Yes, I think the only thing that I would add is given the nature in which the regulatory environment has evolved in the last couple of years, I think everybody's hopeful that we don't have to conduct as rigorous evaluation of what monotherapy might be or what standard of care therapy might be. There's certainly a lot of studies that are attempting to look at real world data as they file for registration approval. So sufficed to say that we’re going to be as creative as we can and we will do whatever we do in collaboration with the health authorities globally.
Great, and then further on the PROCLAIM 072 study. When will we monotherapy data, and how important is monotherapy activity?
So we continue to as I mentioned in the prepared comments, the enrollment in the Part D expansion cohorts is now complete, we continue to collect and analyze that data. And we will give an update on monotherapy strategy again between now and the end of the year.
Great. And lastly, on CD166 as a target, is there any competitive development that you’re aware of?
No, pleased to say that we continue to blaze the trial with that first clinical stage novel target of ours, so nothing that we're aware of at this point.
Great, thank you very much for taking my questions.
The next question is from Biren Amin with Jefferies. Please go ahead.
Yes, hi guys. Thanks for taking my questions. Sean, maybe can you talk a little bit about the big picture on 072, the compound has been in the clinic since end of 2016? However I think what we've seen with other companies is that they've been somewhat creative in terms of pivotal single arm studies and other tumor types. And they've just been I think more aggressive. So, at what point can we expect that from CytomX and 072?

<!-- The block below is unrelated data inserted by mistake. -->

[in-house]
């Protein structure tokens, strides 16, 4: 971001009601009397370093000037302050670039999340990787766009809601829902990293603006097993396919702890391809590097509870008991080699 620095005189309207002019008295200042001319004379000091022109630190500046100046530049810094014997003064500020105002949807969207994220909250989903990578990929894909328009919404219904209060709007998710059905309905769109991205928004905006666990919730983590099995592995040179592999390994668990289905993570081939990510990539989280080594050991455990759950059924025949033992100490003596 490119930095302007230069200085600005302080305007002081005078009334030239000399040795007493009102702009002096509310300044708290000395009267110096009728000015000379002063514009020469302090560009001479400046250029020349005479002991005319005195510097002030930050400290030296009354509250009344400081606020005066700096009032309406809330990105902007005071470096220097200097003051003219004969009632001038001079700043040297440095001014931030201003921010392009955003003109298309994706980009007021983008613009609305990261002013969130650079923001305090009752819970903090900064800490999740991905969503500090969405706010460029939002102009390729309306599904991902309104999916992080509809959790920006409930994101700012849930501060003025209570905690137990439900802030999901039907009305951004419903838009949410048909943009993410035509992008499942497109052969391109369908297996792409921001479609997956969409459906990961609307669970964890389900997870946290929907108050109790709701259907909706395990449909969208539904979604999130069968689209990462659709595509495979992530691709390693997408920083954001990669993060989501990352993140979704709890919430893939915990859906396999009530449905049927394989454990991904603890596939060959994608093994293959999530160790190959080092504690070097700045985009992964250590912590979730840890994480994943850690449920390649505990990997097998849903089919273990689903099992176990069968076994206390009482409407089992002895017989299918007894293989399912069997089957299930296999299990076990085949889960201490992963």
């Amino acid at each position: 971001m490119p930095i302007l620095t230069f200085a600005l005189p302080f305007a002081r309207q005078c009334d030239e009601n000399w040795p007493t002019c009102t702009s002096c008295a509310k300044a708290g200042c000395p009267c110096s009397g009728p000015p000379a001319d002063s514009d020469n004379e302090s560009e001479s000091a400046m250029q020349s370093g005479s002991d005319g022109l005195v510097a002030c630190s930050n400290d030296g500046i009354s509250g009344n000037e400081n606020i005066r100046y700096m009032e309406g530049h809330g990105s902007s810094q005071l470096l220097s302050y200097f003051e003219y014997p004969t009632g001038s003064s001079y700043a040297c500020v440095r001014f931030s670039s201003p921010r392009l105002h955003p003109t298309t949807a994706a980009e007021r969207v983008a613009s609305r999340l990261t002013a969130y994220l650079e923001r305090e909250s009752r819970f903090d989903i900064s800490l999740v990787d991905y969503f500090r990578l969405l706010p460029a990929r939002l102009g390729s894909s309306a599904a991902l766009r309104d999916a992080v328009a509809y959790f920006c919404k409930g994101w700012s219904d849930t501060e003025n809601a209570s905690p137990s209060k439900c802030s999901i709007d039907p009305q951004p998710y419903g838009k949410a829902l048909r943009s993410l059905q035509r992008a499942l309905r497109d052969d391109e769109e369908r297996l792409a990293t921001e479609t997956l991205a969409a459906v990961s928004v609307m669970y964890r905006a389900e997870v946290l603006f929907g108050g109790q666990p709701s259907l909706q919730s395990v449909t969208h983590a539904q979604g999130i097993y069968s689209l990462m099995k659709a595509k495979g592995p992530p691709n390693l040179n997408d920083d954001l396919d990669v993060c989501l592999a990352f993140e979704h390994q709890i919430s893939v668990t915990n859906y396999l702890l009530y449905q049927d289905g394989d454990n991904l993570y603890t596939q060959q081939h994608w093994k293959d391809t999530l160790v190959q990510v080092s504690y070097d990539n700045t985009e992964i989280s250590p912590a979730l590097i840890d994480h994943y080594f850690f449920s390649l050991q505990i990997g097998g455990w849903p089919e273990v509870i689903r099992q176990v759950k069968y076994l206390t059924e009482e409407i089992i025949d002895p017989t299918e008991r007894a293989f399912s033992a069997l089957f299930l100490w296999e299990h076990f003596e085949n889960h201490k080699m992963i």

Well it’s hey Biren, good to hear from you. As you know, we've taken the approach over the last several years of casting a fairly wide net to really characterize what we described as the efficacy fingerprint of CX-072 because as a Probody not an antibody and the first Probody to go into patients. It was always intended to teach us a lot about how the platform works and also how this product candidate works.
I believe we have learned a lot. We presented a reasonable amount of data over the last couple of years showing that the drug clearly is active as a pro-drug antibody, it’s effective, it's effective in combination with Ipi and we've now announced a very clear next step in an area of significant unmet medical needs taking the Ipi combination into relapsed refractory melanoma. As we said on the call, we do believe that there's going to be potential for the Ipi 072 combination in a range of different tumor types where we already know that Ipi, Nivo is effective, has not been advanced due to toxicity issues or not being able to dose high enough. And last comment I would make is that
Dr. Peterson here is rather well known, I think, for her broad and aggressive clinical development strategies, and we will be looking for her to develop those for us as we move forward.
Got it. And then I've got a follow-up, I guess just on new Phase 2 trial that you've announced, why not add a comparative Ipi, Nivo so we can actually delineate the differentiation of 072 and then I guess a second part of the question is given PD1 is frontline standard of care in melanoma, I’m going to assume that all of these patients will be retreated with PD1 in your study, so why not also evaluate the combo and the frontline setting?
Yes, great question. It's a stepwise thing, isn't it? So at this stage, we think this is the right experiment to do for the Probody. And given the unmet medical needs in this patient population, exposing these patients to running control arms, we didn't think would be the right thing to do. We also see potential in the long run to bring this combination forward in the treatment regimen. So it's a stepwise approach, Biren.